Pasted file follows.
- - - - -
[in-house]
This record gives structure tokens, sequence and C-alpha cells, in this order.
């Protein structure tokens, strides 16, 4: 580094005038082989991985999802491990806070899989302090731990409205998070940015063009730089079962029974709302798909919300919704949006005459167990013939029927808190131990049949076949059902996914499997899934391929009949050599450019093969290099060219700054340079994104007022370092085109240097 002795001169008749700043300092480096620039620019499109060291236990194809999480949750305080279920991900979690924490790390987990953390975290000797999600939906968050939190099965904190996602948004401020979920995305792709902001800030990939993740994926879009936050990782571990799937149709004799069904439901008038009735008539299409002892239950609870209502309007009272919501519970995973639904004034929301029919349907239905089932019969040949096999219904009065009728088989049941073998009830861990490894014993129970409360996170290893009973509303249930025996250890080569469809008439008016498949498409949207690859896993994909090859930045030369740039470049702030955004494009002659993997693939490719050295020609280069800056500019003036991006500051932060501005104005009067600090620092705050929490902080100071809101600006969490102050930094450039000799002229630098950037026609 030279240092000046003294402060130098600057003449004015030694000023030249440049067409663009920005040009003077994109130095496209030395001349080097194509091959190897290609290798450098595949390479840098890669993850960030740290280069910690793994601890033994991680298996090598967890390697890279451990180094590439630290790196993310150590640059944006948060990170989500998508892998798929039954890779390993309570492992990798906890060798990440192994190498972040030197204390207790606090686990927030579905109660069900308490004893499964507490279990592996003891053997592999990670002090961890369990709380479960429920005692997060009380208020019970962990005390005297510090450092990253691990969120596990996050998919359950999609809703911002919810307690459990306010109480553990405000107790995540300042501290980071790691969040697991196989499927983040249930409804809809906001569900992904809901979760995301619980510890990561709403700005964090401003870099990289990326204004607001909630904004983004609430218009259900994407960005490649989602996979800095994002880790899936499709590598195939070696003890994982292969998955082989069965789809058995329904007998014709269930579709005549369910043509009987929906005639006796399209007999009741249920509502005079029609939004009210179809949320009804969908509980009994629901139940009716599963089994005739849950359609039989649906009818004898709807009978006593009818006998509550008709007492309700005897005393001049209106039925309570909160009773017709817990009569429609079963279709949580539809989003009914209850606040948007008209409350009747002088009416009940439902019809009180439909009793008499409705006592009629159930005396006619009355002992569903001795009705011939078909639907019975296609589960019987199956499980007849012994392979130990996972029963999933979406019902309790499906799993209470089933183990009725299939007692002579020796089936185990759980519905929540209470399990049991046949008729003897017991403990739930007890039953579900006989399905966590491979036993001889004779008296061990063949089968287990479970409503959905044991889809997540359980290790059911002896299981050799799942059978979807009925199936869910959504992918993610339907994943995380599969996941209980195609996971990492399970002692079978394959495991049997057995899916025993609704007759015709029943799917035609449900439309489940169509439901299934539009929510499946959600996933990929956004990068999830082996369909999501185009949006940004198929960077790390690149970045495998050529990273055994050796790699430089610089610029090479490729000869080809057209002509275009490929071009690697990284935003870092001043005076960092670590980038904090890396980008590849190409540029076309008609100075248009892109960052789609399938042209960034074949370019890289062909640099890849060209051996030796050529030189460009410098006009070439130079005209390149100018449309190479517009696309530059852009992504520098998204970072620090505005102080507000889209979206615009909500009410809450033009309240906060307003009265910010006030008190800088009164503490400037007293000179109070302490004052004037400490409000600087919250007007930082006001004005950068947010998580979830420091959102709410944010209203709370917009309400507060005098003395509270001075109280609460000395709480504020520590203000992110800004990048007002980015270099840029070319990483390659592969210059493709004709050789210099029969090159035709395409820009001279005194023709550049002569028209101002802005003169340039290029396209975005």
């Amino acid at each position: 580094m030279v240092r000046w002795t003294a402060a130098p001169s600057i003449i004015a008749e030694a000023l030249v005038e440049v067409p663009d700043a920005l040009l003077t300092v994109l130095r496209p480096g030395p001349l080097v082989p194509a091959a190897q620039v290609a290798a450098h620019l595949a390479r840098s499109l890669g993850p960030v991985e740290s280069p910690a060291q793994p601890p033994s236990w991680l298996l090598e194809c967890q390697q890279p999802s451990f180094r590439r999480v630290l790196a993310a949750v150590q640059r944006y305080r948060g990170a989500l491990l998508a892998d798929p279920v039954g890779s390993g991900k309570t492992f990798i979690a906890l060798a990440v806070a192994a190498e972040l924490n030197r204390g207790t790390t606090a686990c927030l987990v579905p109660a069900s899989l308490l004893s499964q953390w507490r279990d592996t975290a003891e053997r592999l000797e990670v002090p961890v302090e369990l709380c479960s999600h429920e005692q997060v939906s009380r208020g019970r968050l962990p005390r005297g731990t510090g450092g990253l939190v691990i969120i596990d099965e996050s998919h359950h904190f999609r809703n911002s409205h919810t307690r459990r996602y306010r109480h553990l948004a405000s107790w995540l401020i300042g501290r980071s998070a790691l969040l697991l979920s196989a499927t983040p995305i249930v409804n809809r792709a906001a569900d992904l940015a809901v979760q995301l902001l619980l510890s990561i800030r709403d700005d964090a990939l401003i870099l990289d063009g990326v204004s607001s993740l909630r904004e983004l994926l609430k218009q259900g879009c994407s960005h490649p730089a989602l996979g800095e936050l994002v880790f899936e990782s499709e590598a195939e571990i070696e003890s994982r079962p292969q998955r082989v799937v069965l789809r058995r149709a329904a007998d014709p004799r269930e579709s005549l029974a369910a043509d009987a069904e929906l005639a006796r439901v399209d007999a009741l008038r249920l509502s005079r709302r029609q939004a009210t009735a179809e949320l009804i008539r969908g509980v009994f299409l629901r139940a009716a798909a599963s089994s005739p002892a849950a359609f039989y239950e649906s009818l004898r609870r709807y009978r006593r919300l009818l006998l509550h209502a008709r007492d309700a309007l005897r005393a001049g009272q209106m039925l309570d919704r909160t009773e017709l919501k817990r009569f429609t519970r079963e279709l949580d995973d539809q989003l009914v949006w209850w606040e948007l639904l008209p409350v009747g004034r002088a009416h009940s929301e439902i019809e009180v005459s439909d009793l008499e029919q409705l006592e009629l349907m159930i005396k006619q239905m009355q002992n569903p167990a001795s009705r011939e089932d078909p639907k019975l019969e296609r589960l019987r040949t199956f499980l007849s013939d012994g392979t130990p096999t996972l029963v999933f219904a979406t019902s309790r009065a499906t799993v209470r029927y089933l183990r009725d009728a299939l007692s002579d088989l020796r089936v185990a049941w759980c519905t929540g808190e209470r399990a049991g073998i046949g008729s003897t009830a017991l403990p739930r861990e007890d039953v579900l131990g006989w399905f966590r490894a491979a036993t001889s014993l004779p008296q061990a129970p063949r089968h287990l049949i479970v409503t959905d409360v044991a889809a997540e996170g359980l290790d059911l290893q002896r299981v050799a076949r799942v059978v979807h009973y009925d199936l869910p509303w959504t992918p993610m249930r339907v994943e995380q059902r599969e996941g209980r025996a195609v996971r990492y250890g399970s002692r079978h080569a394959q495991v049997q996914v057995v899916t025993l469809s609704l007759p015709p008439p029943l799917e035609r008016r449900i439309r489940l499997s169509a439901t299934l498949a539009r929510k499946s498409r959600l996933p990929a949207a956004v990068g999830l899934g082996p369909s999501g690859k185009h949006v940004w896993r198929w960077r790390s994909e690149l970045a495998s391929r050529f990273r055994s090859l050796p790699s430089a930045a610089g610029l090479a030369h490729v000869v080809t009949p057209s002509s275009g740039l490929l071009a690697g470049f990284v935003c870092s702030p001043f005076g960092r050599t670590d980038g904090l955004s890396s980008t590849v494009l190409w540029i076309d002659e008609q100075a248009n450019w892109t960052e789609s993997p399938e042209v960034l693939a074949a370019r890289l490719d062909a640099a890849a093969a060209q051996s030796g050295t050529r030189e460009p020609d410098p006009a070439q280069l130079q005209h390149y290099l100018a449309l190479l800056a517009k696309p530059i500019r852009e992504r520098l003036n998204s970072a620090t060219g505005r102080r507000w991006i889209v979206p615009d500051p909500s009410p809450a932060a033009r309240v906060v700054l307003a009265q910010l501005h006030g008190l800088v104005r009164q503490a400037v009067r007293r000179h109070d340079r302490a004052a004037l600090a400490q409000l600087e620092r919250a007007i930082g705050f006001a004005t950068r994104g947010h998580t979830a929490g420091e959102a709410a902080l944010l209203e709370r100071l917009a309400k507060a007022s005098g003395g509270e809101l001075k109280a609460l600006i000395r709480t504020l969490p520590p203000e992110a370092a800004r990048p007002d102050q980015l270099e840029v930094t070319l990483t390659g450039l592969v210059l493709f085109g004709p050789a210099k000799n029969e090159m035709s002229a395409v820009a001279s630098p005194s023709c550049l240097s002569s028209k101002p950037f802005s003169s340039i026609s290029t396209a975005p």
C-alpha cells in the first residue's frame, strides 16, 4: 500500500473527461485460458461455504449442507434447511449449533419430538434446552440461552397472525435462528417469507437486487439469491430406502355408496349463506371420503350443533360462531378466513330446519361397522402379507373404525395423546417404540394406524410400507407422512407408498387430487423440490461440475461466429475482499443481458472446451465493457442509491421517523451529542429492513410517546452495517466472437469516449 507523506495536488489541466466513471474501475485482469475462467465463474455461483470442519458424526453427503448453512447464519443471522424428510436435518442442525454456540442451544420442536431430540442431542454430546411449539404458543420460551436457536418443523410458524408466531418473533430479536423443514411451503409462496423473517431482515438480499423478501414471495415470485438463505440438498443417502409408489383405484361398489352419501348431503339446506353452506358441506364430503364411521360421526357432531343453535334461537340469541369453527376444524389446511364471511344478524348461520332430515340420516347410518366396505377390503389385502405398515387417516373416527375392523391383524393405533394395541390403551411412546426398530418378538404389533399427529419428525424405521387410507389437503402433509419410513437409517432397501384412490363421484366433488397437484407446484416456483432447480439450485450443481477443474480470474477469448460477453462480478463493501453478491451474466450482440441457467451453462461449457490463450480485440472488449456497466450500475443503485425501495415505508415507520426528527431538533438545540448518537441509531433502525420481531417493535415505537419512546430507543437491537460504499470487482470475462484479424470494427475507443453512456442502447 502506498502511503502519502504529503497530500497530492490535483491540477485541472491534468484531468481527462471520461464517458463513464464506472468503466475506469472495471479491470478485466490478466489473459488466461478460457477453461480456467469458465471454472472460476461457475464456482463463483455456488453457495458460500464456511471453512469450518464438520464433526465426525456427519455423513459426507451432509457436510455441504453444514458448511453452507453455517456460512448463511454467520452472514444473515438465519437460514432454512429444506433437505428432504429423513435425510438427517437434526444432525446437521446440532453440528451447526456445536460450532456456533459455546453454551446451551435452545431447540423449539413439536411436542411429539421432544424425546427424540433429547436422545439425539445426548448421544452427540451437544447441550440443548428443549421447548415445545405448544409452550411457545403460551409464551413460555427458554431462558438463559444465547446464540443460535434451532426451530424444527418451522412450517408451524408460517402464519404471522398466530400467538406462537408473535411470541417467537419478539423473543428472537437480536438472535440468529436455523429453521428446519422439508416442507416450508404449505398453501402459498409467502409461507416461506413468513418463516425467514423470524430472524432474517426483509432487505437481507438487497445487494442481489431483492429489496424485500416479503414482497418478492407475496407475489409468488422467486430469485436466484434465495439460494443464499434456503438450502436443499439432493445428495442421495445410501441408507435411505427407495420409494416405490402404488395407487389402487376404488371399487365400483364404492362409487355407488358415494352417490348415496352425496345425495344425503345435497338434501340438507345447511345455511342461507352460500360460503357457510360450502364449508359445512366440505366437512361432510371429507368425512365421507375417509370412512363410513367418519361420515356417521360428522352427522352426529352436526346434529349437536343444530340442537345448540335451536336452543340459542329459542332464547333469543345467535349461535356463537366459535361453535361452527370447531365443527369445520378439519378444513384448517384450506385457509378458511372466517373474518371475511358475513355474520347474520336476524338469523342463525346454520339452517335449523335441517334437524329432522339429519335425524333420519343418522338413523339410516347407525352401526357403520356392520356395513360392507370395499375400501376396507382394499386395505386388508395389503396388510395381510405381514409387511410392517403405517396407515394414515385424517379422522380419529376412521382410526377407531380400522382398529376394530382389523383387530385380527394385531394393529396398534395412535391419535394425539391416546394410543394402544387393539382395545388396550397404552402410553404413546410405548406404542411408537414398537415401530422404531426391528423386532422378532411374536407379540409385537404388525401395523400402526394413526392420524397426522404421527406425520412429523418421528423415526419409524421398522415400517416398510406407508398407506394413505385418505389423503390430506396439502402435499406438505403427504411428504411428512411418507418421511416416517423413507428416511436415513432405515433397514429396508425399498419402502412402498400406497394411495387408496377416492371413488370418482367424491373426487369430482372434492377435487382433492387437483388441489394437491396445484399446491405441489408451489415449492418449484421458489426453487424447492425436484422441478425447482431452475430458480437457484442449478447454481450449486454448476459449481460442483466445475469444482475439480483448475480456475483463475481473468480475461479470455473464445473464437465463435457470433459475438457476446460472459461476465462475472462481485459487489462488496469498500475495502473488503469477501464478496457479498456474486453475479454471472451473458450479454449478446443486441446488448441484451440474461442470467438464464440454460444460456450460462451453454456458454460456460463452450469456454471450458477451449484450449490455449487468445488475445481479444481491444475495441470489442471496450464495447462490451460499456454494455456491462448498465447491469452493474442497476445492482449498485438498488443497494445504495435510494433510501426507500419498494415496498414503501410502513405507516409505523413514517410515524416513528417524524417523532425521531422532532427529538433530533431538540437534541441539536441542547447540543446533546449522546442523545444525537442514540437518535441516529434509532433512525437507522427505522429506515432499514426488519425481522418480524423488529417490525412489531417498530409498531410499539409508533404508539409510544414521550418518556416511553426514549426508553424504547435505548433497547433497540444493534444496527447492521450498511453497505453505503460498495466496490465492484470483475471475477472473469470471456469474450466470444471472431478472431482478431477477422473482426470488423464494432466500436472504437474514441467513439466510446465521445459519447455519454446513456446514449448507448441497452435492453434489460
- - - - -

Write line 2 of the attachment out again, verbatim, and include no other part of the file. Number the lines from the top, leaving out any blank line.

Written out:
This record gives structure tokens, sequence and C-alpha cells, in this order.